PBS is cool!
I have DVR-ed the latest episode of American Masters. The subject was author Ursula K. Le Guin. I'm sure it may be repeated but I know it's available On Demand on DirecTV.
"Knife in the Darkness"
DVR ALERT! The H&I network is showing Harlan's episode of CIMARRON STRIP, "Knife in the Darkness," today (SUNDAY, AUGUST 4) at 4:00 PM EST.
I thought that your contribution was fine, and I thank you for it! Uh oh! Two posts in the same day! Do you think the world will come to an end???
Kenneth: Those people are called hermaphrodites, and they do exist. Doctors used to "fix" hermaphrodites surgically, making them female, whether they genetically were or not. That practice has fallen out of favor. I'm sure you're aware of all that, as well as the story ALL YOU ZOMBIES. Helluva read, isn't it?
JR -- And so you did (get a discussion going). I was just trying to "contribute" to it.
KS -- I just thought there *might* be a story of some kind there. But not *that* kind.
The One Post Per Day Rule
Perhaps it should be forgotten, now that no one seems to be moderating the board anymore. I never really understood the necessity for it anyway.
"But one does wonder how that would lead to population growth...."
O ye of little faith. We are reliably informed by no less august a source than Planned Parenthood of Indiana and Kentucky that some men do in fact have a uterus. As is well known, anything that is written eleven times in a row cannot be other than true.
One post per day is quite enough.
The question of whether or not Serling was a good SF writer could be argued about endlessly, no matter how many Hugos and other awards he won for THE TWILIGHT ZONE, since it's a matter of opinion, not hard fact. I just wanted to get a discussion going.
Thanks to all for the answers. I guess getting however many Hugos settles it -- NOT! Do the Nebulas have a drama category? (Not that that would settle it either, of course.)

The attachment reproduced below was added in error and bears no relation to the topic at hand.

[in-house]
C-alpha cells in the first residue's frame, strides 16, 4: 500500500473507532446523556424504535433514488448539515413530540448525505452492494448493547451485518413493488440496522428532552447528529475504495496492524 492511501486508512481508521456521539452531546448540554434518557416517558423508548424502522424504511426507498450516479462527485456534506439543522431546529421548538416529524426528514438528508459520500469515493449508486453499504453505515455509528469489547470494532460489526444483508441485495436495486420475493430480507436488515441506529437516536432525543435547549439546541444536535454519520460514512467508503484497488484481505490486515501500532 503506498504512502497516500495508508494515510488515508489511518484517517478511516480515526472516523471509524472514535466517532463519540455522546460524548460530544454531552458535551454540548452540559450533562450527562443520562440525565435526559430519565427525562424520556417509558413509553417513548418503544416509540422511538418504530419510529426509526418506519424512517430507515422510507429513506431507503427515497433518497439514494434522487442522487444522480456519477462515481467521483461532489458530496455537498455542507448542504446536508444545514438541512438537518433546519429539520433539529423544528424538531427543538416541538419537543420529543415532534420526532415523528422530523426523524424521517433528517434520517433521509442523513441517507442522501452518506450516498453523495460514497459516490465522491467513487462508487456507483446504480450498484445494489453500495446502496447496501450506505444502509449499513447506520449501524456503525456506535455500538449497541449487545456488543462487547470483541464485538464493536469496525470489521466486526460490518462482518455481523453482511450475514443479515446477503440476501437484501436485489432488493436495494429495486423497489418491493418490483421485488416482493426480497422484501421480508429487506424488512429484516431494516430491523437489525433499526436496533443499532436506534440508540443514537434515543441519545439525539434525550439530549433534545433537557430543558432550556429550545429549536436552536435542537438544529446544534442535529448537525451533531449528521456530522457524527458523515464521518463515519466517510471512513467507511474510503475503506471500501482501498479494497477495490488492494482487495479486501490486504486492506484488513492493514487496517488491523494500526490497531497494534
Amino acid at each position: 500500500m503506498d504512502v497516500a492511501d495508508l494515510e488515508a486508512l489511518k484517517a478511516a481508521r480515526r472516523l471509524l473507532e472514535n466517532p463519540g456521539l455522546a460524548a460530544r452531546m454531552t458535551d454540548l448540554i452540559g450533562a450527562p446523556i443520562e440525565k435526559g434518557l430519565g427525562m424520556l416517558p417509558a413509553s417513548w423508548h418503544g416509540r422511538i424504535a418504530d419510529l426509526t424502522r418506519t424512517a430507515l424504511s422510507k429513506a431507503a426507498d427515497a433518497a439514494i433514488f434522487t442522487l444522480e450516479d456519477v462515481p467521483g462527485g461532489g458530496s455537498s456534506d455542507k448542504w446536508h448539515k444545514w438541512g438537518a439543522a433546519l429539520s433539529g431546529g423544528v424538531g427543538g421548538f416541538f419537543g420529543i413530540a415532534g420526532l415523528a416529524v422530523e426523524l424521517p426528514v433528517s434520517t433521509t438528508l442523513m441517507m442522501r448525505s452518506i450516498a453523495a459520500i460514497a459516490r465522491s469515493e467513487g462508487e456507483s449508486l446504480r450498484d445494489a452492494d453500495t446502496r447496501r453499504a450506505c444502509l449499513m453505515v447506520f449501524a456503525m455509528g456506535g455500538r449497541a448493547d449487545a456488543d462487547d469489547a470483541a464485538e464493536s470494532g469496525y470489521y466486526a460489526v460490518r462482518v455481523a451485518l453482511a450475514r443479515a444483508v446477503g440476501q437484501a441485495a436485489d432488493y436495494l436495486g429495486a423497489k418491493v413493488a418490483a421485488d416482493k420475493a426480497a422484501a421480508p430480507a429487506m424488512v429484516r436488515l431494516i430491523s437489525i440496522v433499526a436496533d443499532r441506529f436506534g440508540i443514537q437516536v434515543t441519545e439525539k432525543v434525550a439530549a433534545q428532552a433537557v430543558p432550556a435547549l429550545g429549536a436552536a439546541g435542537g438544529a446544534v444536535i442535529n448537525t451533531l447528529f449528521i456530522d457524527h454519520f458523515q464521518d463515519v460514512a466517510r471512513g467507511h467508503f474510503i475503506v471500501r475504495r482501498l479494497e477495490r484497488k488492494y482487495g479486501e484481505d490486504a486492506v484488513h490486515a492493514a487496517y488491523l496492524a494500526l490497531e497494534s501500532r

And "if I am very much mistaken", Harlan himself did a variation on the Adam and Steve gag in one of his quickies. I'm sure others have, perhaps with more oomph. But one does wonder how that would lead to population growth....
Keeping Up with the Times
By now, has anyone ever done an Adam and Eve story where the Eve charcter said, "My name is Steve"?
If I understand those Hugo listings correctly, Serling would have received the awards because TZ was his baby. But it was the series that won them, and not solely Serling's work as a writer.
In my view, Serling's work outside the genre was stronger than his sf work. Watching the shows again I can't help but think Serling's work for TZ was sometimes too sentimental or too preachy -- but dear God in heaven, 156 episodes of TZ and Serling scripted 92 of them. It's amazing that he could even get that amount of work done. Some clinkers? Sure (one 5th season show even committed an Adam-and-Eve story). But even when he wasn't cookin' he wasn't dull, and when he was cookin' he was terrific.
As Le said, Serling wrote "Walking Distance."
We all have our favorite TZ episodes, and if we go through our favorites we'll probably find a preponderance of Matheson and Beaumont, but I'll bet we all find a respectable number of Serling episodes in there too; I know I do.
Bests to all,
The official website of the Hugo Awards states that the Best Dramatic Presentation for 1960, 1961, and 1962 went to THE TWILIGHT ZONE, by Rod Serling." Sterling and the show were nominated in 1964 but didn't win that year. But 3 Hugos in a row ain't bad.
Depends Who You Believe
One article said he won one, for TZ. Another said he won three, for TZ. At the moment, I feel too ill, tired and old to look it up. Going to sleep now. Perhaps someone else could do the research?
...But you asked if Serling was considered a good "SF" writer. Did he ever win a Hugo?
I think Rod Serling was nominated for writing Emmies nine times, and won seven out of nine. He has also won a Writers Guild Laurel Award, and many, many others. Harlan, wherever you may be, that ain't chopped liver!
Rod Serling wrote "Walking Distance."